Wednesday, May 30, 2007


These two statements I consider to be, in a certain way, mirror images of each other; all the same except reversed in one of their dimensions:
If you do not distinguish between those with religious faith who are tolerant of other ideologies and the religious bigots, you too are a bigot.

Freedom of religion that does not permit freedom from religion is a hoax.

I like to imagine I am at a balance between those two but it is hard to be sure I am succeeding. I can't even balance blogging with employment.


LtRand said...

I got the link to this from Pandagon.

Just wanted to say, it is a hard road, but I would say you are on point.

Differing the devout from the devout bigot is difficult and requires an understanding of the speakers beliefs to determine the difference, even as an athiest.

GreenSmile said...

I Lt.
I started drawing the line when I found I was being asked to imagine a god who would have made us all but then set us at each other's throats. What need have we of such a god...unless what we really wanted from the get-go was to slit a few throats?

I link to Jude Camwell's blog. She is a very patient and enormously constructive person of faith. How could I not march along side her when there is every sort of corruption and malfeasance afoot in our nation's capital and she shares my anger about that? I am sure I blog things about religion that would dismay her or make our aquaintance polite and proper at best...but she is completely silent about the nonbelievers. I have never asked her but I take it as an example of how to deal with people who do the right things for different reasons than you do...and I hope I am returning the favor. I see in her only things to admire.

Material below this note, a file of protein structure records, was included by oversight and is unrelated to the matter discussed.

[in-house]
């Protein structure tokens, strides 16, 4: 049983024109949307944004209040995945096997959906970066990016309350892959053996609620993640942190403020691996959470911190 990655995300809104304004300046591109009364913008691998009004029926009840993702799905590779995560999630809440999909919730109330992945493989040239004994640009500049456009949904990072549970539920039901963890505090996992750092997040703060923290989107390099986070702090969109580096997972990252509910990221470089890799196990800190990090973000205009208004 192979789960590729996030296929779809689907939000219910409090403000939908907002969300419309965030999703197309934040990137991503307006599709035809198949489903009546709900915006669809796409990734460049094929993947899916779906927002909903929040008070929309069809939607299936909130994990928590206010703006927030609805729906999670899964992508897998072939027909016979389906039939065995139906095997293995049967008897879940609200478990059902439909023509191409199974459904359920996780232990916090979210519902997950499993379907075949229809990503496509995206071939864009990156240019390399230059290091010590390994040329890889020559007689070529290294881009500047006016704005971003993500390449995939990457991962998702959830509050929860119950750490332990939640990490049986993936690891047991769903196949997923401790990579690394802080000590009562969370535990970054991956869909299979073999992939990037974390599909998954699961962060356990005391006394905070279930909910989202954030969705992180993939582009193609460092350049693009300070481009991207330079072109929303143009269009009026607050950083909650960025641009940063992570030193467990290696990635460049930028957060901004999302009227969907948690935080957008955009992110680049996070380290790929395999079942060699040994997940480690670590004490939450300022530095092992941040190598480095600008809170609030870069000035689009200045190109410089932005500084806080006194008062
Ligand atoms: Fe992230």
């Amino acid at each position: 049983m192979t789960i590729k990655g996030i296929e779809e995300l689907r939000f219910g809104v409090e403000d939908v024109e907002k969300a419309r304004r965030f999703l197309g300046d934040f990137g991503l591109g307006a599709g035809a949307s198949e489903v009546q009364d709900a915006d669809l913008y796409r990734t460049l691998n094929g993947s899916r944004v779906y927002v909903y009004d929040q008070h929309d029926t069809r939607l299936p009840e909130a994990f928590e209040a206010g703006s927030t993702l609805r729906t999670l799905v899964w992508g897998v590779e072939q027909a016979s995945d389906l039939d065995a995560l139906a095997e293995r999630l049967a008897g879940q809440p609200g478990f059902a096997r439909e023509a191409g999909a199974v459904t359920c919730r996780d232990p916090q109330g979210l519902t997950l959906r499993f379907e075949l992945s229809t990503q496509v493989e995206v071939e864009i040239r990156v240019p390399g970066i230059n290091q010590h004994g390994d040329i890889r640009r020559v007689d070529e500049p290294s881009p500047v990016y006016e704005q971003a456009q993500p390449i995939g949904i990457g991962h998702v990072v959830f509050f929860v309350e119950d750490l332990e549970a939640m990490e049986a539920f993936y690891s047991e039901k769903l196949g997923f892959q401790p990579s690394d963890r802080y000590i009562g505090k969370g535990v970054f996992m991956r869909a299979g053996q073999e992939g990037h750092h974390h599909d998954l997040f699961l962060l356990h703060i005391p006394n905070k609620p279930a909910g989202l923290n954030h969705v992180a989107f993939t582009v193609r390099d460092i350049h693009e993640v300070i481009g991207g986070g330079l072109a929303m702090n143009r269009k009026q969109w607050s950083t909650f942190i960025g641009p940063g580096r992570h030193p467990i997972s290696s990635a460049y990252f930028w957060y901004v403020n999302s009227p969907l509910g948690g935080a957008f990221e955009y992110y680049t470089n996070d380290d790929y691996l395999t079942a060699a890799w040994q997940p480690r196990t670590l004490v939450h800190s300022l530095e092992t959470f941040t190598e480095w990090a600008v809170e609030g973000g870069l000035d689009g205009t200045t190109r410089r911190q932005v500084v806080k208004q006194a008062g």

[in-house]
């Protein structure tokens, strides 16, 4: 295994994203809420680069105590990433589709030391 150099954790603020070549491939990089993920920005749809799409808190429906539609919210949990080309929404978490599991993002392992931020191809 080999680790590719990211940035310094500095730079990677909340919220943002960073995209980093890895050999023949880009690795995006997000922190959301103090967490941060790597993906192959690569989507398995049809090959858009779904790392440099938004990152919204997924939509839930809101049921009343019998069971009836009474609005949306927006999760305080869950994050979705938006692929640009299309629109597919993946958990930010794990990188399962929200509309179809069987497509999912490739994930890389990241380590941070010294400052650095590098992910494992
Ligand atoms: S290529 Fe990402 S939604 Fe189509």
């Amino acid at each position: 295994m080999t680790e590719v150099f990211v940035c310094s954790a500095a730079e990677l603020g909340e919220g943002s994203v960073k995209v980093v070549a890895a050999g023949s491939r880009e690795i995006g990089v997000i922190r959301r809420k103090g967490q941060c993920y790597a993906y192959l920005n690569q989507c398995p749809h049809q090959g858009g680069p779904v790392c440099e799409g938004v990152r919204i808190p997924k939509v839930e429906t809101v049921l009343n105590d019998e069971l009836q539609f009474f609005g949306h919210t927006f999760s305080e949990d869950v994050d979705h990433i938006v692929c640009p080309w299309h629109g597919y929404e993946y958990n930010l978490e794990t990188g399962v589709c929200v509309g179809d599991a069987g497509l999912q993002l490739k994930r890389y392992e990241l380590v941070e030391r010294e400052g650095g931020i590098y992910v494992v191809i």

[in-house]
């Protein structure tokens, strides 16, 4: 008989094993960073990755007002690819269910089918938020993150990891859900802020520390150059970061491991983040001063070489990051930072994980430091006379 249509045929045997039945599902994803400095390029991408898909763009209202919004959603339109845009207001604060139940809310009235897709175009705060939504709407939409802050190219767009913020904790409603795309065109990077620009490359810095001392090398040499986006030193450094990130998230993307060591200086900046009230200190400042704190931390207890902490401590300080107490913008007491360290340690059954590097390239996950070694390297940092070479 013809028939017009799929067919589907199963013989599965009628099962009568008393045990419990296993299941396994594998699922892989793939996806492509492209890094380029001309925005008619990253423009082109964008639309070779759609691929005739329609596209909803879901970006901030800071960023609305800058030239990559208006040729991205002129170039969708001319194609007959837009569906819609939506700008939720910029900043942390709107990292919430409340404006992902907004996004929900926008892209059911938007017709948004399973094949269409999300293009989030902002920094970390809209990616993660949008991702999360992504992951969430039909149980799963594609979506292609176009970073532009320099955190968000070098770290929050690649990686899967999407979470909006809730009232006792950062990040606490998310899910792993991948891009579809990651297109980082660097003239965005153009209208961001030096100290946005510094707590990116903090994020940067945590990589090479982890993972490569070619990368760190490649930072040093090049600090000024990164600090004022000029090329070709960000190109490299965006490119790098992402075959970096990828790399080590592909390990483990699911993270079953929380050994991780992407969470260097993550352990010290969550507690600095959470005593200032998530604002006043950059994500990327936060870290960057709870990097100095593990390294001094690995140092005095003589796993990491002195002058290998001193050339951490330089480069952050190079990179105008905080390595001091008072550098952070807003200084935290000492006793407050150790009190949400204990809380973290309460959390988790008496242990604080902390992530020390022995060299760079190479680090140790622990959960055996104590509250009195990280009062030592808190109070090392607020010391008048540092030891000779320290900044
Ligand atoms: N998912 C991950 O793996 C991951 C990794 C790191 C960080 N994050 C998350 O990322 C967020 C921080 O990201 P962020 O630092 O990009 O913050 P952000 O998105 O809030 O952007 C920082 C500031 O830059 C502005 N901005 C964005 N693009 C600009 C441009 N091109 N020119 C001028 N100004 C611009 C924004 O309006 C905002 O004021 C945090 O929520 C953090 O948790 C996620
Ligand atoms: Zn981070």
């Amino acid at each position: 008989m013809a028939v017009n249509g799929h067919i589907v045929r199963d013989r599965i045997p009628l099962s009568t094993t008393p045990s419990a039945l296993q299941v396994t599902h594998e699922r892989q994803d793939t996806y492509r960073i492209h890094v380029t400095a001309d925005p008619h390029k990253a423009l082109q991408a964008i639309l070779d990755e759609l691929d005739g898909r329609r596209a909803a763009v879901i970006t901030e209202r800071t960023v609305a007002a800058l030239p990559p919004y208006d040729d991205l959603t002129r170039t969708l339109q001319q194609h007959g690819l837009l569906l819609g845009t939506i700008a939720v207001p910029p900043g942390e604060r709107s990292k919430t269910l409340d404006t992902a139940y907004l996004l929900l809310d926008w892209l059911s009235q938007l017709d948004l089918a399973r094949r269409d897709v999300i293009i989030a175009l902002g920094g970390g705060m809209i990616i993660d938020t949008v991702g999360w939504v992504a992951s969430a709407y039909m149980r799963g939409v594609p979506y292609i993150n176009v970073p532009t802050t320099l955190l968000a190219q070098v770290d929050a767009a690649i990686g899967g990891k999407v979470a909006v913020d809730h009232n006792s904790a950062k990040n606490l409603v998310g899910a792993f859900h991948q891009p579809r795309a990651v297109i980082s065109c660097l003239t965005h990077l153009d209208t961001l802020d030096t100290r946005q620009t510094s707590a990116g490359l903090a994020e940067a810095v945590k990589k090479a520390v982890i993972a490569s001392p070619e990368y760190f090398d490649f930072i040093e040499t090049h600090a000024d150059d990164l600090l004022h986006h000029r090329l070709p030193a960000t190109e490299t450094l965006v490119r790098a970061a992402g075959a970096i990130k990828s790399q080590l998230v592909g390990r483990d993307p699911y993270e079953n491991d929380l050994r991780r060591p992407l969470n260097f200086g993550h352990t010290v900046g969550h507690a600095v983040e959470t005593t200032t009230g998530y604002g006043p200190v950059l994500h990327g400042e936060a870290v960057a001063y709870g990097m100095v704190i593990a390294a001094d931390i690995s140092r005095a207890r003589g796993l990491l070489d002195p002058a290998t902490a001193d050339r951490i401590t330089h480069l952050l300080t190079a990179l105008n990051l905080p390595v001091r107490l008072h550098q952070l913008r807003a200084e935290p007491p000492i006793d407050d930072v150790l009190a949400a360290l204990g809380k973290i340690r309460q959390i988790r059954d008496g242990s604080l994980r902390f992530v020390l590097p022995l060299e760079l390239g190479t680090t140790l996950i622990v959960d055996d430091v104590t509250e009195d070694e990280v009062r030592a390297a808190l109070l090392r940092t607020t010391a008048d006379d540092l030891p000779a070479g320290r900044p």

I have a friend from my highschool days [40 years ago] with whom I still correspond. He became a Luthern Pastor and has charge of relatively conservative flock but we manage to find common ground. I almost think you NEED friends who are that different from yourself to be, as they say, "all that you can be".

The worst thing we can do either to persons of different faith or to ourselves is to oversimplify and to think categorically about them.